The year in majolica, and in fact for antique pottery in general, has continued the trend we've been seeing since the economic meltdown of 2008. Like everything else in this economy, the rich got richer at the expense of the middle and lower class and the majolica prices bear that out. What this means in majolica prices is that there continues to be a strong market for high end majolica. The rarest and most desirable brought strong prices at auction while everything else stayed the same or lost value. Where the highest prices still remained below the high of the Bush era, they still continued to retain a strong audience with prices starting to climb back to their peak.
The majolica of Lonitz and Massier continue to show growth in this post 2008 economy, perhaps making an economic correction for the lack of interest in these fine manufacturers' products before the meltdown. A $74k pair of Lonitz falcons were the stunner at Strawsers fall auction. Rare Minton remains strong too, bringing prices of $27k each for a complete Minton tête-à-tête and a mallard and hare terrine at the same auction. More commonly seen Minton has not been doing as well. The majolica of George Jones in particular has taken a bit of a hit this year. It seems like the George Jones mania that existed in the first decade of this century has cooled significantly. The name no longer automatically brings the astronomical prices it did just a couple of years ago. Of course there remains a strong market for the rare and unusual but the Jones name on a piece no longer guarantees a big payday for the seller.
|Hugo Lonitz majolica Falcon figurals|
|Minton majolica teaset|
|Minton majolica mallard and hare terrine|
Wedgwood, Holdcroft and Schiller still retain their prices of the past few years due to their own popular specialty markets though these have never had the kind of following once seen by Jones. High end Sarreguemines continues the growth we've been seeing in other french majolica over the past few years while the lower end maintains the same level it has seen over the past 15 years. For the American manufacturers, the Etruscan market has never really recovered from the flood of thousands of pieces of GSH majolica dropped into the market between 1997-2000 with the consecutive deaths of major Etruscan collectors Anna Stern and John Boraten. With the exception of very rare pieces and the consistently popular Shell pattern which always seems to sell, the market has bottomed out.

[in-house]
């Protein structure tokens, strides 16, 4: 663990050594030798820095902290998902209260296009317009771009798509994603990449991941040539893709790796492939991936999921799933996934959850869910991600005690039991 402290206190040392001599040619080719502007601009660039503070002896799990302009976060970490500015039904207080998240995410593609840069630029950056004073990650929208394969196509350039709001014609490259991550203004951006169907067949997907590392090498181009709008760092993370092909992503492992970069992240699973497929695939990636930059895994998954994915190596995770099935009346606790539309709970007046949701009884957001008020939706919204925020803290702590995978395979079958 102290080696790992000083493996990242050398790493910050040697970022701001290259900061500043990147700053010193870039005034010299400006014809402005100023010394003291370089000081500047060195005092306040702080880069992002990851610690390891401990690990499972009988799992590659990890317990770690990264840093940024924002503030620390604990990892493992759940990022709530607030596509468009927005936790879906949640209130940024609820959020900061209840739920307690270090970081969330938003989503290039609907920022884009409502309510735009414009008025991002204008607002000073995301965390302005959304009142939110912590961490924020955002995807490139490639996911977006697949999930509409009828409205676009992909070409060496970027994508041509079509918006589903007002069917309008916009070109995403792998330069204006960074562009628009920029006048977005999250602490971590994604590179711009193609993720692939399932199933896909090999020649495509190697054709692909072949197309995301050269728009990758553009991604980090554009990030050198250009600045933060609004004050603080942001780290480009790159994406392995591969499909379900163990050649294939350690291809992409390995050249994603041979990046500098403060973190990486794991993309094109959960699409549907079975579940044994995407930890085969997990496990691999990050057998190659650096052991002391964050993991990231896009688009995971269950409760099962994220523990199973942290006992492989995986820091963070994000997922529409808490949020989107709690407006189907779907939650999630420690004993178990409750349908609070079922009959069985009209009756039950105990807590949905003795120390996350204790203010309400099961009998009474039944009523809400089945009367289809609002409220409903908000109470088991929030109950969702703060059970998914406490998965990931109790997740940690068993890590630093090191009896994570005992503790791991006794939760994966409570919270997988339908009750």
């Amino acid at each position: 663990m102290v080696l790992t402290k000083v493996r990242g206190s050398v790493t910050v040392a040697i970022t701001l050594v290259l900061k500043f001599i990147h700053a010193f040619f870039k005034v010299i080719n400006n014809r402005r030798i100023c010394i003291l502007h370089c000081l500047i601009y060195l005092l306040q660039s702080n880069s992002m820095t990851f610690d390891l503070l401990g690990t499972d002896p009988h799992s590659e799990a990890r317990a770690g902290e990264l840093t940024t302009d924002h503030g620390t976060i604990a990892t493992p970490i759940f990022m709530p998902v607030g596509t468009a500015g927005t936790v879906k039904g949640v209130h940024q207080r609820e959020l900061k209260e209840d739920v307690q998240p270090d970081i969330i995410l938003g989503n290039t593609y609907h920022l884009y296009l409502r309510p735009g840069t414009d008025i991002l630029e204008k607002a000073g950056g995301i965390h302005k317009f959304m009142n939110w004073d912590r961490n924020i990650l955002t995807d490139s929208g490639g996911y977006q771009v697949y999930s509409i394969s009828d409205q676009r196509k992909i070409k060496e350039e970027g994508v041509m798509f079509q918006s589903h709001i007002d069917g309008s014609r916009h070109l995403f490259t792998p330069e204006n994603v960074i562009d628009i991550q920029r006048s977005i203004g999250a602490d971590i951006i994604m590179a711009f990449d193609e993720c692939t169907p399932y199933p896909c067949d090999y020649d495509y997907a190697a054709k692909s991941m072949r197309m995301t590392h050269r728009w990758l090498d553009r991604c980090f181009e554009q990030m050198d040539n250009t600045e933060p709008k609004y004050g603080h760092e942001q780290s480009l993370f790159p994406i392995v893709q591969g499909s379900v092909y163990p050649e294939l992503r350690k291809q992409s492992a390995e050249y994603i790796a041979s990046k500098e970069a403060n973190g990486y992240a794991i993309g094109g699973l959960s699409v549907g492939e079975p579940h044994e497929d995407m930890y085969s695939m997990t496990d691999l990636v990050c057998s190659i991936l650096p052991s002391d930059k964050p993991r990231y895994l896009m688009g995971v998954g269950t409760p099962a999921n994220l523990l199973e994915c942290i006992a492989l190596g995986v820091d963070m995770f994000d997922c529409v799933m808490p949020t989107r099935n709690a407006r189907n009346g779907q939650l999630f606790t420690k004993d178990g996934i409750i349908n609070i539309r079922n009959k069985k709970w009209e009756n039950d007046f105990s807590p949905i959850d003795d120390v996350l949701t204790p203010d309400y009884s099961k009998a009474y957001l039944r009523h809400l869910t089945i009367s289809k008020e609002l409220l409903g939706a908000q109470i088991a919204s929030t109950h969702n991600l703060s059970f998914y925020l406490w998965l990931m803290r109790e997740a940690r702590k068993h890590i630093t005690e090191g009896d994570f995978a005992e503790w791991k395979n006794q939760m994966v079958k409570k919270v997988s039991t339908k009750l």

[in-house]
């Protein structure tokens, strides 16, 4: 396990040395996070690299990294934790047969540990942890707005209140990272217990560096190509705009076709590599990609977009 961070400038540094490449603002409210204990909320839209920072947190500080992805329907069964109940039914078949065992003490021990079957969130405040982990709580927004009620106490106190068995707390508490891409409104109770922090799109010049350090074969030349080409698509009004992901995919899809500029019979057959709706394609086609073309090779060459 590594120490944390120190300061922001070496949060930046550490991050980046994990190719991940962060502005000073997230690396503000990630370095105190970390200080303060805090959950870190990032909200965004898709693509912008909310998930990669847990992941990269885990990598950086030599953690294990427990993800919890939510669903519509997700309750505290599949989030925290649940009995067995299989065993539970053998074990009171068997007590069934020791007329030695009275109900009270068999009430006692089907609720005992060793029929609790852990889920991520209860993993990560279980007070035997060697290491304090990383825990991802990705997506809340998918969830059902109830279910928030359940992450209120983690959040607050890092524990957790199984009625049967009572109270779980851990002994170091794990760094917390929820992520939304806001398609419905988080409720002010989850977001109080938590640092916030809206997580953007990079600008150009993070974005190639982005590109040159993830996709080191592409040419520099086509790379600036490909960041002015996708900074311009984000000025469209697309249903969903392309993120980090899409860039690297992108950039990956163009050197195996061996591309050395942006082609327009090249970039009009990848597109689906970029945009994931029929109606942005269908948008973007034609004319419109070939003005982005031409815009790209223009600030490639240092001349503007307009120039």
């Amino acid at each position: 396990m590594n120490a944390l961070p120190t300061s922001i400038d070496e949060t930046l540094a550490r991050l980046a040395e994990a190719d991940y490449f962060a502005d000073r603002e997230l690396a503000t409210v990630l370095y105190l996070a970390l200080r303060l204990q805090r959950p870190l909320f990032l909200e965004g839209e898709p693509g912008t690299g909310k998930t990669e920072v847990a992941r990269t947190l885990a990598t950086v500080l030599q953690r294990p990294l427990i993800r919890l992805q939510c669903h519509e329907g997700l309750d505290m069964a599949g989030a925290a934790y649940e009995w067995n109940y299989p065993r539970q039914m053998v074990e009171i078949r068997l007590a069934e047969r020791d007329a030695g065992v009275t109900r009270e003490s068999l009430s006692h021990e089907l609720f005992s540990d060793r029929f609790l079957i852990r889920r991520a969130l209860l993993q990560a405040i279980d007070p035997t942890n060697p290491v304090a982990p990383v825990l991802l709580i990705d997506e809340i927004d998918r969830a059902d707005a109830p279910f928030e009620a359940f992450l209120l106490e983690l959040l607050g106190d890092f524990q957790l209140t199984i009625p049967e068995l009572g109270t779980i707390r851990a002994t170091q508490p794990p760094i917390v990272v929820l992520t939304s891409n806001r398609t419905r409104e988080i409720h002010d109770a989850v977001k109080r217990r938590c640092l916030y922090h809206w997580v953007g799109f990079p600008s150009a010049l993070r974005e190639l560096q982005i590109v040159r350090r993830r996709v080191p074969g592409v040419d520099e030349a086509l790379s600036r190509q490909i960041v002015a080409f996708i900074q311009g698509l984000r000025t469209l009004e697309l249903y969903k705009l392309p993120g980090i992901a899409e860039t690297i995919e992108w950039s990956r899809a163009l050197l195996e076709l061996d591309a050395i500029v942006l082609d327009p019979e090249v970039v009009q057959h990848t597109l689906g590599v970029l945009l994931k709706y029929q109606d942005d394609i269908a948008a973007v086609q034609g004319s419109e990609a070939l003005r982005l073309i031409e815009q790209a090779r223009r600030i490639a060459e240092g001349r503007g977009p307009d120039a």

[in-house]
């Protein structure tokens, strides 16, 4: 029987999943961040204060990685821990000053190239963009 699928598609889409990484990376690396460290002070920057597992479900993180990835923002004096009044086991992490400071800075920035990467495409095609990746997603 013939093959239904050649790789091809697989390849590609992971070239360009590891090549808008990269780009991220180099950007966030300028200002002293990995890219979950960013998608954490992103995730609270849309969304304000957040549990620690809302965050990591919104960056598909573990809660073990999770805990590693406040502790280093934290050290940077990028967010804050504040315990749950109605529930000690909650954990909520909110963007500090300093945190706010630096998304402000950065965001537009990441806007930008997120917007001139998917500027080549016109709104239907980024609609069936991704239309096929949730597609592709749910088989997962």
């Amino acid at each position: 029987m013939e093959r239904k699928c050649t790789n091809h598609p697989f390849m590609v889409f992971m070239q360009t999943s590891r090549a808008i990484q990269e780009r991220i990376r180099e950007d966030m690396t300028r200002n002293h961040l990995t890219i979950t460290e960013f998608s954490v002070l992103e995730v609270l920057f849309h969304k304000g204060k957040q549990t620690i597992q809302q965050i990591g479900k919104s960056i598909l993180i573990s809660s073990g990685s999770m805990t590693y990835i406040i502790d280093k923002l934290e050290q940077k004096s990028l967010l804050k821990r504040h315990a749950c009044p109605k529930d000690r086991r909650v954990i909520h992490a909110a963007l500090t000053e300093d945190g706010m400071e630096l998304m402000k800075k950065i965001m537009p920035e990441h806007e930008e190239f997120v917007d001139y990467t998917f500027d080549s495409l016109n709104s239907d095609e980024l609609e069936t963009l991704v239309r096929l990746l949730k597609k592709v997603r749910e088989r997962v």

Among products, French animal pitchers still sell very well in spite of their continued new production in France. Animal humidors, having taken quite a tumble in the past couple of years, appear to have stabilized in price with most now selling in the $100-$150 range. Butter pat mania seems to have subsided as well with only certain rare examples bringing high prices. Match strikers too have tumbled with most now selling in the $100 range. Oyster plates have lost quite a bit of value in the past few years. Most can be purchased for about half of what they commanded in 2007. Though the name manufacturers still bring the highest prices certain patterns, such as the Lear sunflower have fallen dramatically now bringing only a small fraction of what they brought just a couple of years ago. The German/Bohemia animal bottles that seemed immune to the economy for so long have now also taken a fall on the retail market selling for about half of what they sold for just a year or two ago.